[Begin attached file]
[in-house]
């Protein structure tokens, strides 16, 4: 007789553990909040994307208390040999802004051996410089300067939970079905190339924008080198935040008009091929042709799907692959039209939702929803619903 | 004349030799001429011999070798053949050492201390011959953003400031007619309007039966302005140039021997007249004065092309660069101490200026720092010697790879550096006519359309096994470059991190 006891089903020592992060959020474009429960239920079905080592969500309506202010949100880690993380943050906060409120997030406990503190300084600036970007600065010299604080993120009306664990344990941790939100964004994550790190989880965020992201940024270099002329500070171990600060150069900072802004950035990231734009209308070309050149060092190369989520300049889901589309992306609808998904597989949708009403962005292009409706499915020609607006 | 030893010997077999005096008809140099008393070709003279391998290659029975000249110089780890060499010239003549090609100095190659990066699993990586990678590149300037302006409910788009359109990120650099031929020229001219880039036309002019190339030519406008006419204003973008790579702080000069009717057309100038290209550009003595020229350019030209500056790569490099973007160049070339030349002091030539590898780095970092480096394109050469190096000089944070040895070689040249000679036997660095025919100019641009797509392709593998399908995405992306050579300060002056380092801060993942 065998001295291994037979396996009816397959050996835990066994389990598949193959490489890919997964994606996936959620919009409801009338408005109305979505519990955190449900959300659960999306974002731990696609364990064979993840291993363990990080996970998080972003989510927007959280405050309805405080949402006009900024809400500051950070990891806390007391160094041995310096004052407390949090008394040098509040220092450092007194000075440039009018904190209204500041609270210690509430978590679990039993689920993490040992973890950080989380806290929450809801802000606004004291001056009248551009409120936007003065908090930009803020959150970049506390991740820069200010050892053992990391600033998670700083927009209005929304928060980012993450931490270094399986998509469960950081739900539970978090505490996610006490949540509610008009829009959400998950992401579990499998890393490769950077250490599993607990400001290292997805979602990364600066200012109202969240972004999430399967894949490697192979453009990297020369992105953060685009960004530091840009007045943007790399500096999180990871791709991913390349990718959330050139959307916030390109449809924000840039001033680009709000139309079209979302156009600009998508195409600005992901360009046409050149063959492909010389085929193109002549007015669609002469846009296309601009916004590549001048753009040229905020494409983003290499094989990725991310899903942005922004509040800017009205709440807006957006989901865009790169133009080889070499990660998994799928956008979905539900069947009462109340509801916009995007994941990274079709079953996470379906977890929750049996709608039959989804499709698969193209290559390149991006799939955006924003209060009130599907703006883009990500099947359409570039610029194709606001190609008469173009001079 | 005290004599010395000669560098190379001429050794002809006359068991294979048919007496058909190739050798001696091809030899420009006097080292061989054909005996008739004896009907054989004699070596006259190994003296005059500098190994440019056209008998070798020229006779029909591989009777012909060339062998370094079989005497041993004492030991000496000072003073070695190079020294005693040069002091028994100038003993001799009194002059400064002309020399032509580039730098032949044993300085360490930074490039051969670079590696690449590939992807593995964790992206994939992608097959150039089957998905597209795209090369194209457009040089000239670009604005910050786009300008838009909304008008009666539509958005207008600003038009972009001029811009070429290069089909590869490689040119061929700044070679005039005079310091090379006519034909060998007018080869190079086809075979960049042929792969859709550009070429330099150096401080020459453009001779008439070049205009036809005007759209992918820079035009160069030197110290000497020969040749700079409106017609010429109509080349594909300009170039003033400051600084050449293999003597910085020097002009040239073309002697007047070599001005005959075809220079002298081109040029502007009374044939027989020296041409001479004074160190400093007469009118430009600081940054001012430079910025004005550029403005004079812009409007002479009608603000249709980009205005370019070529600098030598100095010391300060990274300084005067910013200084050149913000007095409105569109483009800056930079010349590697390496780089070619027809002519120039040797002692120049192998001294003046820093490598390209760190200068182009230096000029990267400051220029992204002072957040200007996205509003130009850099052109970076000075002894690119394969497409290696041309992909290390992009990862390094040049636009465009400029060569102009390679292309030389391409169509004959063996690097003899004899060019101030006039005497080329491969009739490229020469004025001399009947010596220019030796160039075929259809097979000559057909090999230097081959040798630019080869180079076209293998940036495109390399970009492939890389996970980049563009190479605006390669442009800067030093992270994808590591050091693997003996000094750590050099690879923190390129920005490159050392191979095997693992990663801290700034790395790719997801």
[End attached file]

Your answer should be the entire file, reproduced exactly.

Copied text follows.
[in-house]
């Protein structure tokens, strides 16, 4: 007789553990909040994307208390040999802004051996410089300067939970079905190339924008080198935040008009091929042709799907692959039209939702929803619903 | 004349030799001429011999070798053949050492201390011959953003400031007619309007039966302005140039021997007249004065092309660069101490200026720092010697790879550096006519359309096994470059991190 006891089903020592992060959020474009429960239920079905080592969500309506202010949100880690993380943050906060409120997030406990503190300084600036970007600065010299604080993120009306664990344990941790939100964004994550790190989880965020992201940024270099002329500070171990600060150069900072802004950035990231734009209308070309050149060092190369989520300049889901589309992306609808998904597989949708009403962005292009409706499915020609607006 | 030893010997077999005096008809140099008393070709003279391998290659029975000249110089780890060499010239003549090609100095190659990066699993990586990678590149300037302006409910788009359109990120650099031929020229001219880039036309002019190339030519406008006419204003973008790579702080000069009717057309100038290209550009003595020229350019030209500056790569490099973007160049070339030349002091030539590898780095970092480096394109050469190096000089944070040895070689040249000679036997660095025919100019641009797509392709593998399908995405992306050579300060002056380092801060993942 065998001295291994037979396996009816397959050996835990066994389990598949193959490489890919997964994606996936959620919009409801009338408005109305979505519990955190449900959300659960999306974002731990696609364990064979993840291993363990990080996970998080972003989510927007959280405050309805405080949402006009900024809400500051950070990891806390007391160094041995310096004052407390949090008394040098509040220092450092007194000075440039009018904190209204500041609270210690509430978590679990039993689920993490040992973890950080989380806290929450809801802000606004004291001056009248551009409120936007003065908090930009803020959150970049506390991740820069200010050892053992990391600033998670700083927009209005929304928060980012993450931490270094399986998509469960950081739900539970978090505490996610006490949540509610008009829009959400998950992401579990499998890393490769950077250490599993607990400001290292997805979602990364600066200012109202969240972004999430399967894949490697192979453009990297020369992105953060685009960004530091840009007045943007790399500096999180990871791709991913390349990718959330050139959307916030390109449809924000840039001033680009709000139309079209979302156009600009998508195409600005992901360009046409050149063959492909010389085929193109002549007015669609002469846009296309601009916004590549001048753009040229905020494409983003290499094989990725991310899903942005922004509040800017009205709440807006957006989901865009790169133009080889070499990660998994799928956008979905539900069947009462109340509801916009995007994941990274079709079953996470379906977890929750049996709608039959989804499709698969193209290559390149991006799939955006924003209060009130599907703006883009990500099947359409570039610029194709606001190609008469173009001079 | 005290004599010395000669560098190379001429050794002809006359068991294979048919007496058909190739050798001696091809030899420009006097080292061989054909005996008739004896009907054989004699070596006259190994003296005059500098190994440019056209008998070798020229006779029909591989009777012909060339062998370094079989005497041993004492030991000496000072003073070695190079020294005693040069002091028994100038003993001799009194002059400064002309020399032509580039730098032949044993300085360490930074490039051969670079590696690449590939992807593995964790992206994939992608097959150039089957998905597209795209090369194209457009040089000239670009604005910050786009300008838009909304008008009666539509958005207008600003038009972009001029811009070429290069089909590869490689040119061929700044070679005039005079310091090379006519034909060998007018080869190079086809075979960049042929792969859709550009070429330099150096401080020459453009001779008439070049205009036809005007759209992918820079035009160069030197110290000497020969040749700079409106017609010429109509080349594909300009170039003033400051600084050449293999003597910085020097002009040239073309002697007047070599001005005959075809220079002298081109040029502007009374044939027989020296041409001479004074160190400093007469009118430009600081940054001012430079910025004005550029403005004079812009409007002479009608603000249709980009205005370019070529600098030598100095010391300060990274300084005067910013200084050149913000007095409105569109483009800056930079010349590697390496780089070619027809002519120039040797002692120049192998001294003046820093490598390209760190200068182009230096000029990267400051220029992204002072957040200007996205509003130009850099052109970076000075002894690119394969497409290696041309992909290390992009990862390094040049636009465009400029060569102009390679292309030389391409169509004959063996690097003899004899060019101030006039005497080329491969009739490229020469004025001399009947010596220019030796160039075929259809097979000559057909090999230097081959040798630019080869180079076209293998940036495109390399970009492939890389996970980049563009190479605006390669442009800067030093992270994808590591050091693997003996000094750590050099690879923190390129920005490159050392191979095997693992990663801290700034790395790719997801």